Passing the test requires both achieving an overall pass mark for the total points, and passing each section individually; these are based on the scaled scores. The sectional scores are to ensure that skills are not unbalanced – so one cannot pass by doing well on the written section but poorly on the listening section, for instance. The overall pass mark depends on the level and varies between 100/180 (55.55%) for the N1 and 80/180 (44.44%) for the N5. The pass marks for individual sections are all 19/60 = 31.67% – equivalently, 38/120 = 19/60 for the large section on the N4 and N5. Note that the sectional pass levels are below the overall pass level, at 31.67% instead of 44.44%–55.55%: one need not achieve the overall pass level on each section. These standards were adopted starting in July 2010, and do not vary from year to year, with the scaling instead varying.

Pass marks for individual sections

Level

Overall pass mark

Language Knowledge
(Vocabulary/Grammar

Reading

Listening

N1

100 points

19 points

19 points

19 points

N2

90 points

19 points

19 points

19 points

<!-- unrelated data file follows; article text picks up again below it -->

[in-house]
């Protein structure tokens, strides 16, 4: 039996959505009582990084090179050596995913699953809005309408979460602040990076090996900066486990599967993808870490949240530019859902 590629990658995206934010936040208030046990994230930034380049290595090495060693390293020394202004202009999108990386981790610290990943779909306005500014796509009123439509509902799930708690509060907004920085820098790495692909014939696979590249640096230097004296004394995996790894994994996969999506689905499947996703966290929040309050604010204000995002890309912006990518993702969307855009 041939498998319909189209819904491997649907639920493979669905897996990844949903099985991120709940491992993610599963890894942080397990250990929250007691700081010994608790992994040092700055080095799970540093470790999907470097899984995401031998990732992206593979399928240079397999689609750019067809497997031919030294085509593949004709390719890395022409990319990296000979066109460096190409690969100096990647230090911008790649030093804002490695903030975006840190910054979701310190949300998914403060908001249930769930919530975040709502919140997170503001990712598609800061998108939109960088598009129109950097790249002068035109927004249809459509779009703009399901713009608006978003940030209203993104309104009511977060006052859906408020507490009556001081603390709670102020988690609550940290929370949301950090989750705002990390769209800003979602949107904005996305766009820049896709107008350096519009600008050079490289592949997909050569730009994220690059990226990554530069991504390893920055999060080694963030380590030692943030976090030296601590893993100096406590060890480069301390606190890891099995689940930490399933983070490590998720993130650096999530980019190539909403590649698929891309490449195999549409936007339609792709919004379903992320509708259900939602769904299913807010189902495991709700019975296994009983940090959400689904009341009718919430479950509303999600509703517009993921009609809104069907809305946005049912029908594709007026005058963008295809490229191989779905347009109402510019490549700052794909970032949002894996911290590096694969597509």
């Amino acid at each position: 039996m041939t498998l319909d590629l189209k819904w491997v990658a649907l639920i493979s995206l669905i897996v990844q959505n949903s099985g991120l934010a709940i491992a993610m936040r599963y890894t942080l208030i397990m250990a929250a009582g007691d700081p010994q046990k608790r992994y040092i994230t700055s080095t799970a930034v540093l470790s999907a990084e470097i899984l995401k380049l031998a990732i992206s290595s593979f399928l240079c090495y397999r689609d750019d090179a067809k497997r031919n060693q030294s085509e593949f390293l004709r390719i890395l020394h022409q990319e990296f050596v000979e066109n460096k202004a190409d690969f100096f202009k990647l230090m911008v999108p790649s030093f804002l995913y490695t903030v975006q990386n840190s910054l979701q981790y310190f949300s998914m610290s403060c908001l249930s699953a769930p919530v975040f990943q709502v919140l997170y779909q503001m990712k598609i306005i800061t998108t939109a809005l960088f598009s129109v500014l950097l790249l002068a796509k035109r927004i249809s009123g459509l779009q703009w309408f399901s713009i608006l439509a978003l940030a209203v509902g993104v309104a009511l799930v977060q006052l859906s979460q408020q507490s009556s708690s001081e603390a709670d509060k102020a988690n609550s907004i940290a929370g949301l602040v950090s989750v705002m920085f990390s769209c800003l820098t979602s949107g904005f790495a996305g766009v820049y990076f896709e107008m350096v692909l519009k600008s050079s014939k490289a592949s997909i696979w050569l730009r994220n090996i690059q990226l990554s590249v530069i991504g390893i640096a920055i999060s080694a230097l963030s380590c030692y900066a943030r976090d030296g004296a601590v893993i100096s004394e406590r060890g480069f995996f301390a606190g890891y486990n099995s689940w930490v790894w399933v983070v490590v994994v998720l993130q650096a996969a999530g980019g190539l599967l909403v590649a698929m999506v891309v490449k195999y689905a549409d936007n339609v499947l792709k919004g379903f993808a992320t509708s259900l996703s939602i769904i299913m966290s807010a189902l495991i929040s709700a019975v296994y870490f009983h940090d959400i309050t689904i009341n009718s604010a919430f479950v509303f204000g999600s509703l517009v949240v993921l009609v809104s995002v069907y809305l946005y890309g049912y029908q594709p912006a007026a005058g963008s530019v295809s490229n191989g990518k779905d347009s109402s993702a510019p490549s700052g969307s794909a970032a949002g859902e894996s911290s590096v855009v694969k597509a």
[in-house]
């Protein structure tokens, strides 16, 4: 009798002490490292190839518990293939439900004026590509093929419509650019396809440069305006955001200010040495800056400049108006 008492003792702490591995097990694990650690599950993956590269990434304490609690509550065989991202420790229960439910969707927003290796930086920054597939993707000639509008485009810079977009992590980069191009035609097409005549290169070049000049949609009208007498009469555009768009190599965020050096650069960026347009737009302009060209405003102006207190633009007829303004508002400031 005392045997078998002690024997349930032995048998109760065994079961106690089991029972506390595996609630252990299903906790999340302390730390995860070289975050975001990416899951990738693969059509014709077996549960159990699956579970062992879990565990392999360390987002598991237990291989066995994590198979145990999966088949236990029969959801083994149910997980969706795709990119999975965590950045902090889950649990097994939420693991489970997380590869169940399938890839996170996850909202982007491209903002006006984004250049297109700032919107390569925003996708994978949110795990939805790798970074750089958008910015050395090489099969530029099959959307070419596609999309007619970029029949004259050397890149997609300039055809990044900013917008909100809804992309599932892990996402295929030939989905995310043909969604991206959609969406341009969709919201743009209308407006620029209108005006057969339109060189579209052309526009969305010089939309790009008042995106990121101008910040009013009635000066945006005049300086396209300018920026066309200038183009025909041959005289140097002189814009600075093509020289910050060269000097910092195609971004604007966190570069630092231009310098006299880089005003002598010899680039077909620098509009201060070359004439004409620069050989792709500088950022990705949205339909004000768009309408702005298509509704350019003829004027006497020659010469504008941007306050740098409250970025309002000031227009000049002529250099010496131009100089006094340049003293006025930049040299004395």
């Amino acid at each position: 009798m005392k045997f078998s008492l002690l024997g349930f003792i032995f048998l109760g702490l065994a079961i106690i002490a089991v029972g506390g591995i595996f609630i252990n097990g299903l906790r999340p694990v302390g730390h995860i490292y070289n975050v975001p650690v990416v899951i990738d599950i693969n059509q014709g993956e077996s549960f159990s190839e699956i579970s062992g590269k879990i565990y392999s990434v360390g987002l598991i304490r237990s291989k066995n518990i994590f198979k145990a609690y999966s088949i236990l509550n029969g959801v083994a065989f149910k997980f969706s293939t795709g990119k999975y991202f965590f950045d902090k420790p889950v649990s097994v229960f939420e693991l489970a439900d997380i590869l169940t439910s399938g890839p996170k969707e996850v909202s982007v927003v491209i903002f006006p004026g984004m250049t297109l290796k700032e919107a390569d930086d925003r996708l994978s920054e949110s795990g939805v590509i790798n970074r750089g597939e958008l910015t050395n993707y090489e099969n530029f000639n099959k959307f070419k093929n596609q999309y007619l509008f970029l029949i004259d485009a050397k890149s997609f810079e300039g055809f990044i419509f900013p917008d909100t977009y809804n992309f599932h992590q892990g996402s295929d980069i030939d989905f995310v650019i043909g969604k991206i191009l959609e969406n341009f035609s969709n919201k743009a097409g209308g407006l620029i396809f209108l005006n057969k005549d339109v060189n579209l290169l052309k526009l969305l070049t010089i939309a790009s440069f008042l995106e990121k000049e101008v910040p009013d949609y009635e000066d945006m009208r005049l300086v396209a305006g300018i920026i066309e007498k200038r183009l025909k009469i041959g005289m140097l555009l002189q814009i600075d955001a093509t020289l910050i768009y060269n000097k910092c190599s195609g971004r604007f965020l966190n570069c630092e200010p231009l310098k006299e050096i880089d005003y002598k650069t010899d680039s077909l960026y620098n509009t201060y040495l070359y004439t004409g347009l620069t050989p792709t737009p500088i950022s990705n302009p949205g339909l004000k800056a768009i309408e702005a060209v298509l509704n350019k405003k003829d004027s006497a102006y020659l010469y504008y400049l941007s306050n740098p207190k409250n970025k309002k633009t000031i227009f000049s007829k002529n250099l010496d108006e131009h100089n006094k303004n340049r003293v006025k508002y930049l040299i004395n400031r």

N3

95 points

19 points

19 points

19 points

Total possible

180 points

60 points

60 points

60 points

N4

90 points

38 points

19 points

N5

80 points

38 points

19 points

Total possible

180 points

120 points

60 points

Test sections

Level

Test section
(test time)

Total duration

N1

Language Knowledge (Vocabulary/Grammar)Reading
(110 min)

Listening
(60 min)

170 min

N2

Language Knowledge (Vocabulary/Grammar)Reading
(105 min)

Listening
(50 min)

155 min

N3

Language Knowledge (Vocabulary)
(30 min)

Language Knowledge (Grammar)Reading
(70 min)

Listening
(40 min)

140 min

N4

Language Knowledge (Vocabulary)
(30 min)

Language Knowledge (Grammar)Reading
(60 min)

Listening
(35 min)

125 min

N5

Language Knowledge (Vocabulary)
(25 min)

Language Knowledge (Grammar)Reading
(50 min)

Listening
(30 min)

105 min

  • Note: "Vocabulary" includes kanji and vocabulary (previous 文字・語彙)

Results

Results for the December test are announced the following February for examinees in Japan, and March for overseas candidates. Test results are sent to the examinees through the testing organization or centre to which they applied. From 2012, with online registration, results are available online before they are mailed out (late August for the July test). All examinees receive a report indicating their scores by section. Those who pass also receive a Certificate of Proficiency.

Application period

The application period is usually around early March until late April for July's examination and around early August until late September for December's exam.